It's 1898 in Lexington, Kentucky, and Robert O'Hara Benjamin, the African-American lawyer, preacher, and editor of The Standard, shows little fear in his fight against the corrupt and racist Democratic machine. This novel covers the life and tragedies of these times. Joseph G. Anthony's six books (five set in Kentucky) have generated high praise. Raised in the North East, he moved from Manhattan to Hazard in 1980. He and his wife of 40 years live in Lexington.
Drawing upon the author’s two decades teaching medical ethics as well as his work as a psychiatrist, this addictive book offers up challenging ethical dilemmas, asking readers, "What would you do?" This book is designed to stimulate thought and debate among professionals and armchair ethicists alike. Jacob Appel is the author of three novels, nine short story collections, an essay collection, a cozy mystery, a thriller, and a volume of poetry. He is a physician in New York City.
In this high-concept psychological suspense novel from the USA Today bestselling author of Somebody's Daughter, a chance meeting with a woman in an airport sends a man on a pulse-pounding quest for the truth. David Bell is an award-winning author whose work has been translated into multiple foreign languages. He's currently an associate professor of English at Western Kentucky University in Bowling Green, Kentucky where he directs the MFA program.
After solving two murders, bike shop owner Evie Bloomfield thought life on Mackinac Island would settle into boredom until she finds out Nate Sutter, police chief and once-upon-a-time under cover cop is on the run. With the help of Fiona, Evie’s BFF and newspaper editor, Evie is determined to prove Nate innocent and not wind up taking a long walk off a short pier herself. Duffy Brown's national bestselling Consignment Shop Mystery series is set in Savannah, and the Cycle Path Mysteries are set on Mackinac Island.
In college, Lilly Jameson and Adin Driscoll are as close as friends can get, until Lilly leaves unexpectedly at the end of their sophomore year. Nearly 10 years pass without contact when a sudden invitation from her parents brings them back together. Tasha Cotter is the author of the two poetry collections and three chapbooks. She is a graduate of the University of Kentucky and the Bluegrass Writers Studio. This book was co-written with Christopher Green.
This debut collection takes us from rural Kentucky and Ohio to a village in South Korea in 13 engaging stories. With relentless intent to uncover his characters’ hidden disquiet, Croley brings us a remarkable collection that expands the scope of modern American literature. Michael Croley was born in the foothills of the Appalachian Mountains. The recipient of an NEA Fellowship in Literature in 2016, he teaches creative writing at Denison University.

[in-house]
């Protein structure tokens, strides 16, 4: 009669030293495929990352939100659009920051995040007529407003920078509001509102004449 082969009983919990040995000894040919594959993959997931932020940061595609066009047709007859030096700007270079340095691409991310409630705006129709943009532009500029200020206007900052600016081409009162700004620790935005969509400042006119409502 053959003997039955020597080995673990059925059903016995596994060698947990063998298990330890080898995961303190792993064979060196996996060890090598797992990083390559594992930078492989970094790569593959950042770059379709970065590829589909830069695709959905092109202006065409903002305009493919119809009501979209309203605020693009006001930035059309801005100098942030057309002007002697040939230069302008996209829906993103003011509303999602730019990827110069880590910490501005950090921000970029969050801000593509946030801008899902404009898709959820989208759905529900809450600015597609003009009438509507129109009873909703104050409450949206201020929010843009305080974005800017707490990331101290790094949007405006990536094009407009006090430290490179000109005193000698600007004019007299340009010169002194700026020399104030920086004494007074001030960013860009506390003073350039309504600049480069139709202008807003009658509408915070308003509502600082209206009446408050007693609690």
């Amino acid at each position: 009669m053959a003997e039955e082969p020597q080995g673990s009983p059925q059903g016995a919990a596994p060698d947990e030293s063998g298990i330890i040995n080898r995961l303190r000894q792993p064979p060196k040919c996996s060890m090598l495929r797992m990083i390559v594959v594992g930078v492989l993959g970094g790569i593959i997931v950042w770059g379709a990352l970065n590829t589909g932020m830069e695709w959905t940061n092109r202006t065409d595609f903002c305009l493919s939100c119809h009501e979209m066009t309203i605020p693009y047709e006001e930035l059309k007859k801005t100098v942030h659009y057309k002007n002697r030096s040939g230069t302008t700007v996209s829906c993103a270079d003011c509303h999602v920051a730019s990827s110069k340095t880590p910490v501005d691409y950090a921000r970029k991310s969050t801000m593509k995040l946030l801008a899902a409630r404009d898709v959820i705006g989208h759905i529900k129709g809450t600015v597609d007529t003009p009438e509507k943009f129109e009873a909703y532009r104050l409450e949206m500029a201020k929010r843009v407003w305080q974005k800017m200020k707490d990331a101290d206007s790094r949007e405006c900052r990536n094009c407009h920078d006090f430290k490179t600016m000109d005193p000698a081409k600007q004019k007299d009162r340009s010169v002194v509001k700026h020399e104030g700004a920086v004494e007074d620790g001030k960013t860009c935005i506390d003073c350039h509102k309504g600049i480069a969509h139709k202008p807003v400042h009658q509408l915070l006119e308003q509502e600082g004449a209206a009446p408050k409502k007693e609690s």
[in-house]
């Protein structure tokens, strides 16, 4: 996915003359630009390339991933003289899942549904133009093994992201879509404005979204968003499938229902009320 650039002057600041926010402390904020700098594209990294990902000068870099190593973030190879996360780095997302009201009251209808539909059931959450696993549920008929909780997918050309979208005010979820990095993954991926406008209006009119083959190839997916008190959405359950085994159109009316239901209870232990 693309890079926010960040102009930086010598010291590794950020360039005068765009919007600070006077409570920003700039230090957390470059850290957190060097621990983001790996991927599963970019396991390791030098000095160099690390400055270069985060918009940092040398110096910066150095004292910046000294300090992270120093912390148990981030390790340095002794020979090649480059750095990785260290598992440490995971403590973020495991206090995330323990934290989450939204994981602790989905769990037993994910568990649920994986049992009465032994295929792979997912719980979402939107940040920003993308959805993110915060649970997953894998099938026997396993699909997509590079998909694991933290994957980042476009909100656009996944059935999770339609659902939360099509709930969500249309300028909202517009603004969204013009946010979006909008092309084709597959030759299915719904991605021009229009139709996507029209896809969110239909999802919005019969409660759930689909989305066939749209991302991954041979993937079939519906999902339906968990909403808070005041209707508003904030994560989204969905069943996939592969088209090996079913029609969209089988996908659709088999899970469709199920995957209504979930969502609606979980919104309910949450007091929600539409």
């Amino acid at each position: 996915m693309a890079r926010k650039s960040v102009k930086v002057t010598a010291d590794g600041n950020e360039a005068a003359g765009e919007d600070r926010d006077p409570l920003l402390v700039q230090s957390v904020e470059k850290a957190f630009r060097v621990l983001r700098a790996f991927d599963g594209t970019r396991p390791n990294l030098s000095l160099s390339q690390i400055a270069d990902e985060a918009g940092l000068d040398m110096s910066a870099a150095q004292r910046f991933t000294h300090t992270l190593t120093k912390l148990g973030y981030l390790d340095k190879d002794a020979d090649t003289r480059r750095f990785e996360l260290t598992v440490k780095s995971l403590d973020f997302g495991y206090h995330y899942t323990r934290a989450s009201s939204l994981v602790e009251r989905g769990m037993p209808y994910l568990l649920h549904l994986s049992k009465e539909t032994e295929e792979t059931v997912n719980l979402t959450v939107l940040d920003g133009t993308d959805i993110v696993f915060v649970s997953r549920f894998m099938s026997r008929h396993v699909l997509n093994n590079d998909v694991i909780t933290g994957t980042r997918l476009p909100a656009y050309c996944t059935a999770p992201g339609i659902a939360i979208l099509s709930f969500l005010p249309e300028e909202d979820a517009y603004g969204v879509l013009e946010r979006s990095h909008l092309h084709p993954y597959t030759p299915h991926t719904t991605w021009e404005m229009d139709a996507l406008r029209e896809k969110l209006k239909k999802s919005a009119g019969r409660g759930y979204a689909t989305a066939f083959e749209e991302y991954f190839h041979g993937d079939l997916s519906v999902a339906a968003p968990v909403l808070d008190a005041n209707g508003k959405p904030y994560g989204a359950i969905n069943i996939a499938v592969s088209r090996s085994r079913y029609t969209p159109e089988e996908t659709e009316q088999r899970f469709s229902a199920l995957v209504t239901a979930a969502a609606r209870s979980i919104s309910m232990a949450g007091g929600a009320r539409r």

Americus follows the lives of identical twins Asar and Set Americus. When Set contracts vitiligo at age 10, he goes from family favorite to stare-provoking freak. When his mother can’t keep her promise to cure him, Set blames her, but not more than she blames herself. Dr. Michael Datcher has degrees from UC Berkeley, UCLA, and UC Riverside. His book Raising Fences was a New York Times bestseller. He is also the author of Animating Black and Brown Liberation: A Theory of American Literatures and co-editor of Tough Love: The Life and Death of Tupac Shakur.
If you've ever wished you could go back and experience the 1960s and '70s, this novel is for you. Deaton examines both sides of the political fence with references to the genius music that made those tumultuous decades as bright and shining as the ideals of love and peace. Ellen Everman Deaton teaches creative writing in Covington, Kentucky and is former Editor of Arts Across Kentucky magazine.
Darcie and Walter Goodwin join the Shakers to escape a cholera epidemic, planning a temporary stay. When Walter dies in an accident, Darcie and her child have to stay with the Shakers. In this celibate community, Darcie is in a lonely position. Ann H. Gabhart, bestselling author of over 30 novels, writes stories using Kentucky history and locations.
In rural Georgia two decades after the Civil War, 13-year-old Lulu Hurst finds an obscure book, The Truth of Mesmeric Influence. She wants more than a lifetime of caring for her disabled brother, Leo, with whom she shares a supernatural mental connection. After Lulu convinces a cousin she conducts electricity with her touch, her father grooms her into a new woman: The Magnetic Girl. Jessica Handler is the author of Invisible Sisters and Braving the Fire: A Guide to Writing About Grief and Loss. She teaches at Oglethorpe University in Atlanta.